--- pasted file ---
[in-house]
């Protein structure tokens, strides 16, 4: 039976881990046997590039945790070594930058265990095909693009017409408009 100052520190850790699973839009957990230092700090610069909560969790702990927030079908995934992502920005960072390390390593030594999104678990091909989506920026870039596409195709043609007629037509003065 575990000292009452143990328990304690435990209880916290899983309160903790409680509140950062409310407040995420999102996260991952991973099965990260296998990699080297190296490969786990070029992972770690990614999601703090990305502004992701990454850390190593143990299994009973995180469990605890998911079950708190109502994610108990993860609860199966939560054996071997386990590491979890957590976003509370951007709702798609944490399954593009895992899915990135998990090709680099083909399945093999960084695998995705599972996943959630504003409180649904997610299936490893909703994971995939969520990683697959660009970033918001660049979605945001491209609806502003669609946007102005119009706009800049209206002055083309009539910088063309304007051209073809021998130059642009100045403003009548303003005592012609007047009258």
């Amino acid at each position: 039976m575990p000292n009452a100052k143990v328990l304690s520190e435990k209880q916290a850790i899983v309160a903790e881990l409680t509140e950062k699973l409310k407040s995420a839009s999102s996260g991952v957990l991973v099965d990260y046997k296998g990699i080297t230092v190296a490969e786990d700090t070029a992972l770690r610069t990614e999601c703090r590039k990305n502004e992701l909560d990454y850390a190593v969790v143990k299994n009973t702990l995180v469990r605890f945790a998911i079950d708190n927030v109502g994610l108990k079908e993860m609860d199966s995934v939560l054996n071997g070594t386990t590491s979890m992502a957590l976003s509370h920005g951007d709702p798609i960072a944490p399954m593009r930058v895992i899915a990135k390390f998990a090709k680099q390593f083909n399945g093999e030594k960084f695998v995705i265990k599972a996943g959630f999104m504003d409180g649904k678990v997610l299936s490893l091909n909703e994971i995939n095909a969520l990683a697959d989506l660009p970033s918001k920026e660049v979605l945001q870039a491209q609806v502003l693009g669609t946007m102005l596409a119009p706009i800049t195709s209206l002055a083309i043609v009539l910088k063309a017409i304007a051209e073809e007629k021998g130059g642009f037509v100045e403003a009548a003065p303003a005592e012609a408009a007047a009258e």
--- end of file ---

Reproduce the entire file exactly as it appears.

[in-house]
């Protein structure tokens, strides 16, 4: 039976881990046997590039945790070594930058265990095909693009017409408009 100052520190850790699973839009957990230092700090610069909560969790702990927030079908995934992502920005960072390390390593030594999104678990091909989506920026870039596409195709043609007629037509003065 575990000292009452143990328990304690435990209880916290899983309160903790409680509140950062409310407040995420999102996260991952991973099965990260296998990699080297190296490969786990070029992972770690990614999601703090990305502004992701990454850390190593143990299994009973995180469990605890998911079950708190109502994610108990993860609860199966939560054996071997386990590491979890957590976003509370951007709702798609944490399954593009895992899915990135998990090709680099083909399945093999960084695998995705599972996943959630504003409180649904997610299936490893909703994971995939969520990683697959660009970033918001660049979605945001491209609806502003669609946007102005119009706009800049209206002055083309009539910088063309304007051209073809021998130059642009100045403003009548303003005592012609007047009258």
């Amino acid at each position: 039976m575990p000292n009452a100052k143990v328990l304690s520190e435990k209880q916290a850790i899983v309160a903790e881990l409680t509140e950062k699973l409310k407040s995420a839009s999102s996260g991952v957990l991973v099965d990260y046997k296998g990699i080297t230092v190296a490969e786990d700090t070029a992972l770690r610069t990614e999601c703090r590039k990305n502004e992701l909560d990454y850390a190593v969790v143990k299994n009973t702990l995180v469990r605890f945790a998911i079950d708190n927030v109502g994610l108990k079908e993860m609860d199966s995934v939560l054996n071997g070594t386990t590491s979890m992502a957590l976003s509370h920005g951007d709702p798609i960072a944490p399954m593009r930058v895992i899915a990135k390390f998990a090709k680099q390593f083909n399945g093999e030594k960084f695998v995705i265990k599972a996943g959630f999104m504003d409180g649904k678990v997610l299936s490893l091909n909703e994971i995939n095909a969520l990683a697959d989506l660009p970033s918001k920026e660049v979605l945001q870039a491209q609806v502003l693009g669609t946007m102005l596409a119009p706009i800049t195709s209206l002055a083309i043609v009539l910088k063309a017409i304007a051209e073809e007629k021998g130059g642009f037509v100045e403003a009548a003065p303003a005592e012609a408009a007047a009258e």